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Kottis v. United States Steel Corp.


decided: October 18, 1976.


Appeal from the United States District Court for the Northern District of Indiana, Hammond Division No. H 75 C 194 - Allen Sharp, Judge.

Fairchild, Chief Judge, Cummings and Tone, Circuit Judges.

Author: Tone

Tone, Circuit Judge.

We are asked by the plaintiff-appellant in this diversity case to hold that the Indiana Workmen's Compensation Act does not provide the exclusive remedy for injury or death incurred in the course of and in the scope of employment when the employer is in a "dual capacity," i.e., is both the employer and also the owner of the land, or also the manufacturer of defective equipment, on which the accident occurred. We agree with the District Court that the Act provides the exclusive remedy and therefore affirm a summary judgment in favor of the defendant.

Plaintiff's decedent, Christos Kottis, was killed while performing his duties as a craneman employed by defendant United States Steel Corporation in its plant in Gary, Indiana. It is undisputed that the accident arose out of and in the course of his employment, and that therefore the Indiana Workmen's Compensation Act, Ind. Ann. Stat. § 22-3-2-1, et seq., was applicable. Kottis' dependents have entered into a settlement agreement pursuant to which they are receiving benefits under the Act.

The administratrix of Kottis' estate brings this action against the employer on a "dual-capacity" theory to recover damages in addition to the workmen's compensation benefits. In her amended complaint she alleges that United States Steel was not only Kottis' employer but also occupied two other capacities, viz., owner of the land and manufacturer of the crane on which the accident occurred. The theory on which she bases her claim is that, as a landowner, United States Steel owed Kottis the same duty to exercise reasonable care to discover defects or dangerous conditions on the premises that it owed other invitees, and, as a manufacturer, it may be held liable for defects in its product. The amended complaint also names two other defendants, Alliance Machine Company and Eichleay Corporation, who are alleged to have participated in the manufacture and installation of the equipment, and against whom the action is still pending in the District Court. The District Court entered summary judgment for defendant United States Steel and made the direction and finding necessary to make that judgment appealable under Rule 54(b), Fed. R.Civ. P. Although plaintiff argues several points, the only one we need to reach is whether the workmen's compensation remedy is exclusive.*fn1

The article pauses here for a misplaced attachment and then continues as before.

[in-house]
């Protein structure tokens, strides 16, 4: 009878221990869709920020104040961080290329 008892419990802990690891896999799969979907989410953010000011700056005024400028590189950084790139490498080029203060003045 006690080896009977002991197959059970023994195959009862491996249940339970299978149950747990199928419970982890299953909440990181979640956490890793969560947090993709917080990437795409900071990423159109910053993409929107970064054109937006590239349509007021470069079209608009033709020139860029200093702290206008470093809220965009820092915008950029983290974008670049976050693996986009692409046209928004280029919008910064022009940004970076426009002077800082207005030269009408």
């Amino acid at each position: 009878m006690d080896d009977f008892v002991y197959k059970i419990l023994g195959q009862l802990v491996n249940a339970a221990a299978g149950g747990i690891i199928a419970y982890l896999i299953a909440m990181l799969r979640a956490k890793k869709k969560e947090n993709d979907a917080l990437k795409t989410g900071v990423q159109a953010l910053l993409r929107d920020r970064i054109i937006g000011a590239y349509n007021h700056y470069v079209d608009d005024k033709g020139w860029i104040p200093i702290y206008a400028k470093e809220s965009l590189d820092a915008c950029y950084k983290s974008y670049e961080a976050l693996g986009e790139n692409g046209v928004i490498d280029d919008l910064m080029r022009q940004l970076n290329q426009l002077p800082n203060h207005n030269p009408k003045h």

The Indiana Workmen's Compensation Act, Ind. Ann. Stat. § 22-3-2-6, provides as follows:

"The rights and remedies herein granted to an employee subject to this act . . . on account of personal injury or death by accident shall exclude all other rights and remedies of such employee, his personal representatives, dependents or next of kin, at common law or otherwise, on account of such injury or death."

The Act reserves the remedy of the injured employee, or his dependents in case of death, against persons other than the employer and not in the same employ in the following language, Ind. Ann. Stat. § 22-3-2-13 (Supp. 1975):

"Whenever an injury or death, for which compensation is payable under chapters 2 through 6 of this article [22-3-2-1 -- 22-3-6-3] shall have been sustained under circumstances creating in some other person than the employer and not in the same employ a legal liability to pay damages in respect thereto, the injured employee, or his dependents, in case of death, may commence legal proceedings against such other person to recover damages. . . ."

The Indiana courts have repeatedly held that the remedy provided by the Act is exclusive. As Judge Beamer said in Hickman v. Western Heating & Air Conditioning Co., 207 F. Supp. 832, 833 (N.D. Ind. 1962),

"The rights and remedies granted to an employee subject to the Act on account of personal injury or death by accident are sole and exclusive of all other rights and remedies against the employer . . . . The Act specifically abolishes common law actions against an employer subject to its provisions." (Emphasis deleted.)

In a later opinion adopted by this court as its own and reported in North v. United States Steel Corp., 495 F.2d 810, 813 (7th Cir. 1974), Judge Beamer stated:

"The remedies of the act should extend to all situations where the employee would have his remedy at common law if there were no act, and the act should be so construed where its language reasonably permits such a construction, since the general purpose of the act was to substitute its provisions for pre-existing rights and remedies."